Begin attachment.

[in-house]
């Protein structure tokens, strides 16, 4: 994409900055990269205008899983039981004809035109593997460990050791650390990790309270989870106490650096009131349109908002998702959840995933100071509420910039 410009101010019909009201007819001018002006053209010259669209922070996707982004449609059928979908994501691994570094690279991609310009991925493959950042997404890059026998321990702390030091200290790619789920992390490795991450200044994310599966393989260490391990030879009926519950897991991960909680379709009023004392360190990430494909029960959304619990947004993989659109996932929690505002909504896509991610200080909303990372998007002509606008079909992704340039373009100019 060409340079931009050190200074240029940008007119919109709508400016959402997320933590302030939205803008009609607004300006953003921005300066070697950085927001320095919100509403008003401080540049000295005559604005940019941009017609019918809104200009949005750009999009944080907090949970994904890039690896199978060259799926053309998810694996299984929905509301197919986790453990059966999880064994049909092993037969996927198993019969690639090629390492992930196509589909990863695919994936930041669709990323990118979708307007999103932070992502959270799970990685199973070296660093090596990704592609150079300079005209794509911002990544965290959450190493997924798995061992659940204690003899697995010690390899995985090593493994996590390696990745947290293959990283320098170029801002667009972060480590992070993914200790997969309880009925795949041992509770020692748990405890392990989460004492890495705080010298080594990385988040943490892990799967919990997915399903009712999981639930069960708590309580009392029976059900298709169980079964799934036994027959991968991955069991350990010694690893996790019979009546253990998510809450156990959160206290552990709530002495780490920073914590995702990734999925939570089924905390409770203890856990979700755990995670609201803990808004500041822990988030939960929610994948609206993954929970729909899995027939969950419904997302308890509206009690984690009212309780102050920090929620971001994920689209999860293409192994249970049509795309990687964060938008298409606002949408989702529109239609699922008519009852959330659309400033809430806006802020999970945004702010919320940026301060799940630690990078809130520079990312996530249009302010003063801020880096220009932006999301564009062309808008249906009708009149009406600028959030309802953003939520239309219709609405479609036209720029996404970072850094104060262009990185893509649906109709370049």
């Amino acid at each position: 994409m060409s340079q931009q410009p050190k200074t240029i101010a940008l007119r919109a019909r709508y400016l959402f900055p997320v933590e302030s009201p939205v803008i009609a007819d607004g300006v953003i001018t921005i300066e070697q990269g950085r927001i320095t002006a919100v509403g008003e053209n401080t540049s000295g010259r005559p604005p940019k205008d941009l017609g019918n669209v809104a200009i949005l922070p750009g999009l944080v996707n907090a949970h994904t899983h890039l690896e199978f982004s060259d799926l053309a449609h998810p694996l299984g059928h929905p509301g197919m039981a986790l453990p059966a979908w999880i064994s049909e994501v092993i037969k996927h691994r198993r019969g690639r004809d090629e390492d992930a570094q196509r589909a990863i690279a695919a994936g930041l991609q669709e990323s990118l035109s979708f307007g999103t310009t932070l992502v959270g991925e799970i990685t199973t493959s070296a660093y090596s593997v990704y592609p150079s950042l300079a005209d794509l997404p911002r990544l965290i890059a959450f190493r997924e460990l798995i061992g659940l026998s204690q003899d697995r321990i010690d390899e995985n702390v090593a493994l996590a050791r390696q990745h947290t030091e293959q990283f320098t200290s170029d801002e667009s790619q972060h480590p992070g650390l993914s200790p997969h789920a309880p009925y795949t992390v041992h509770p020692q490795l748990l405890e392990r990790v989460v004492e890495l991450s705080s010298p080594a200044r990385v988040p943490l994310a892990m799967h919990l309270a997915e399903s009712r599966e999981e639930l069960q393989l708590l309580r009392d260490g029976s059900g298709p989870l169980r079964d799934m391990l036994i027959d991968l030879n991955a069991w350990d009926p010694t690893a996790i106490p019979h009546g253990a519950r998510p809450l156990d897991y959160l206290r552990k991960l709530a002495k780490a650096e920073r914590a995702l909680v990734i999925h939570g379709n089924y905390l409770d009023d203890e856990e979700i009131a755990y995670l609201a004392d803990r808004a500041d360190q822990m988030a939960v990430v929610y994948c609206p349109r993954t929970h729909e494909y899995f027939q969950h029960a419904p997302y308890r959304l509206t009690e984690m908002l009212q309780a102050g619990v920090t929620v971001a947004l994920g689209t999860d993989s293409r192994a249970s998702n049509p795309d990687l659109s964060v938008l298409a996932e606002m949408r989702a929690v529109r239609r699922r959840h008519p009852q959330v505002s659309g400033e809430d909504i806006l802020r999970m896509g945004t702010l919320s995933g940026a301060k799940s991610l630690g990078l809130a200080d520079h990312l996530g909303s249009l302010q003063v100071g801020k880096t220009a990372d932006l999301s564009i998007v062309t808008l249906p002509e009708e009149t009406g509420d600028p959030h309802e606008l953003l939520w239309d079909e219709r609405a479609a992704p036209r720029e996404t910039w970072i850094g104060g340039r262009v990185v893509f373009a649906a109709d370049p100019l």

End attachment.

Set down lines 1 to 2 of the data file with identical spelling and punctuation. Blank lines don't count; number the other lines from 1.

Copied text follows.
[in-house]
């Protein structure tokens, strides 16, 4: 994409900055990269205008899983039981004809035109593997460990050791650390990790309270989870106490650096009131349109908002998702959840995933100071509420910039 410009101010019909009201007819001018002006053209010259669209922070996707982004449609059928979908994501691994570094690279991609310009991925493959950042997404890059026998321990702390030091200290790619789920992390490795991450200044994310599966393989260490391990030879009926519950897991991960909680379709009023004392360190990430494909029960959304619990947004993989659109996932929690505002909504896509991610200080909303990372998007002509606008079909992704340039373009100019 060409340079931009050190200074240029940008007119919109709508400016959402997320933590302030939205803008009609607004300006953003921005300066070697950085927001320095919100509403008003401080540049000295005559604005940019941009017609019918809104200009949005750009999009944080907090949970994904890039690896199978060259799926053309998810694996299984929905509301197919986790453990059966999880064994049909092993037969996927198993019969690639090629390492992930196509589909990863695919994936930041669709990323990118979708307007999103932070992502959270799970990685199973070296660093090596990704592609150079300079005209794509911002990544965290959450190493997924798995061992659940204690003899697995010690390899995985090593493994996590390696990745947290293959990283320098170029801002667009972060480590992070993914200790997969309880009925795949041992509770020692748990405890392990989460004492890495705080010298080594990385988040943490892990799967919990997915399903009712999981639930069960708590309580009392029976059900298709169980079964799934036994027959991968991955069991350990010694690893996790019979009546253990998510809450156990959160206290552990709530002495780490920073914590995702990734999925939570089924905390409770203890856990979700755990995670609201803990808004500041822990988030939960929610994948609206993954929970729909899995027939969950419904997302308890509206009690984690009212309780102050920090929620971001994920689209999860293409192994249970049509795309990687964060938008298409606002949408989702529109239609699922008519009852959330659309400033809430806006802020999970945004702010919320940026301060799940630690990078809130520079990312996530249009302010003063801020880096220009932006999301564009062309808008249906009708009149009406600028959030309802953003939520239309219709609405479609036209720029996404970072850094104060262009990185893509649906109709370049």